Japan’s search for an overseas site to unload the mountains of waste it generates is facing stiff resistance in Thailand, one of the many developing countries in South East Asia that Tokyo has been eyeing as a possible dump. The challenge posed by local environmentalists to this Japanese export gathered momentum last week as members of Thailand’s military-appointed National Legislative Assembly met to debate the planned Thai-Japan free trade agreement (FTA). Anti-FTA activists have joined ranks with environmentalists, since this trade deal, which was debated last Thursday, includes a clause that confirms Japan’s intention to ship unlimited amount of its waste as part of the new commercial agreement.

Thailand’s foreign ministry officials have confirmed to environmentalists the range of waste the country would have to shoulder from Asia’s richest industrialised nation. It includes hazardous items as slag, residues from incinerated municipal waste, residue from chemical and allied industries and hospital waste. “We will be victimised by these trade polices pushed by industrialised countries,” Penchom Saetang, coordinator of the Campaign for Alternative Industry Network (CAIN), a Bangkok-based non-governmental organisation, said. “This is part of Japan’s plan to promote the waste recycling business in South East Asia.”

“Japan wants Thailand to reduce existing tariffs on the trade of waste products, making it easier for Japan to send its garbage here,” says Witoon Liancharoon, spokesman for FTA Watch, a lobby group campaigning against bilateral free trade deals. “This waste is to be recycled by Japanese companies to be set up here as part of the FTA.” Bangkok is also under pressure to give up its right to stop any incoming shipment of hazardous waste, he said. “The investment charter of the Thai-Japan FTA has many clauses protecting the Japanese investor involved in recycling hazardous waste. Thailand won’t be able to use any protections guaranteed under existing multilateral environment agreements if a problem occurs.”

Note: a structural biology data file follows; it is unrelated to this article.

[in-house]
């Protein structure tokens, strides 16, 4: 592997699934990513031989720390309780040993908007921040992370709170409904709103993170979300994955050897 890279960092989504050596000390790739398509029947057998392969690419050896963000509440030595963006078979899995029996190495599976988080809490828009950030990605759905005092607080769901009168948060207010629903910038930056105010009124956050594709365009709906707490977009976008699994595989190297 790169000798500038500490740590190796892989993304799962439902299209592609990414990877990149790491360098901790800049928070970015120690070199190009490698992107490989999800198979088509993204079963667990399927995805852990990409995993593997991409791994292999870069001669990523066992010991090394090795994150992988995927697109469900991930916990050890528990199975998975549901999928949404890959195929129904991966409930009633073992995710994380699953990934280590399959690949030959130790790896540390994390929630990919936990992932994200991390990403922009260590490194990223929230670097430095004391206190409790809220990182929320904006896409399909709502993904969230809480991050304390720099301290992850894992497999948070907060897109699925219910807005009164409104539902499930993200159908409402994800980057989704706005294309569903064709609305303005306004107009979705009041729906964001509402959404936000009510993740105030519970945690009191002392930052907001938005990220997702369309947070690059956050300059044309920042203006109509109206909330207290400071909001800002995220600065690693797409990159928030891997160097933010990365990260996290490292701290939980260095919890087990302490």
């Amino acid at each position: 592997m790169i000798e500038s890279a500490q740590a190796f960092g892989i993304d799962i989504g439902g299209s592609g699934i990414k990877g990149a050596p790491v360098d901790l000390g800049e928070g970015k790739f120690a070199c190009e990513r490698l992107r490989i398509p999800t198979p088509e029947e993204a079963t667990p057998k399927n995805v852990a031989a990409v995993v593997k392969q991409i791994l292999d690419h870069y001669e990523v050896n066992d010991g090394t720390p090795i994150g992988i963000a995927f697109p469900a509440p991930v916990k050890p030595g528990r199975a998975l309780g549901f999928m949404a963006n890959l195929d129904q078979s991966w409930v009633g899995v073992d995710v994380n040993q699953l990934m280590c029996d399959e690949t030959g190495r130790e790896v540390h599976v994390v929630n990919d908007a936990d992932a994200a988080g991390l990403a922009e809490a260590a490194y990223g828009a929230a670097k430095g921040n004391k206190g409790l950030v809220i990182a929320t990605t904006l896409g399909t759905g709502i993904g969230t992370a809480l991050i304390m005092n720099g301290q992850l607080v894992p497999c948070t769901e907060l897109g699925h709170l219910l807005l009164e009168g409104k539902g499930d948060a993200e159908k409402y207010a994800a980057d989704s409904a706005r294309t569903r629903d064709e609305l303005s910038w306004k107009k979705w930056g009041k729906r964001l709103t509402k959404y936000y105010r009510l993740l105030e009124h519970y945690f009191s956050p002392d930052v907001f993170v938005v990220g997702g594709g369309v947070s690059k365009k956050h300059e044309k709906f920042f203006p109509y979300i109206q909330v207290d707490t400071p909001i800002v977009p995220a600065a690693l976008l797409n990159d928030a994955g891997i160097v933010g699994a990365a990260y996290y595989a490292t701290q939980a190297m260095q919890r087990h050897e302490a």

Tokyo’s quest for garbage dumps in economically weaker South East Asia is also manifest in an FTA between Japan and the Philippines, currently sent for approval to the Philippines Senate. The deal must not be ratified unless “all nuclear and toxic waste dumping provisions are scrapped,” says an activist for Greenpeace, the global environmental lobby. “Japan has to deal with its own hazardous waste within its own borders,” Von Hernandez, campaigns director for Greenpeace South East Asia, said. The convention adopted in 1989 bans all forms of hazardous waste being shipped from the industrialised world to the developing world.

Japan has behaved irresponsibly with Thailand as well. In 2002, it shipped 54 metric tonnes of waste, which increased to 334,000 metric tonnes in 2003, and 350,000 metric tonnes in 2004, according to Thailand’s customs department. A widely publicised case in Japan in the late 1990s was typical. Local communities in the Saitama prefecture, north of Tokyo, responded in rage after discovering that their local government leaders had concealed information about the high level of dioxins found in the air and the soil. The pollution was traced to the nearby incinerators run by privately-owned waste recycling companies. — IPS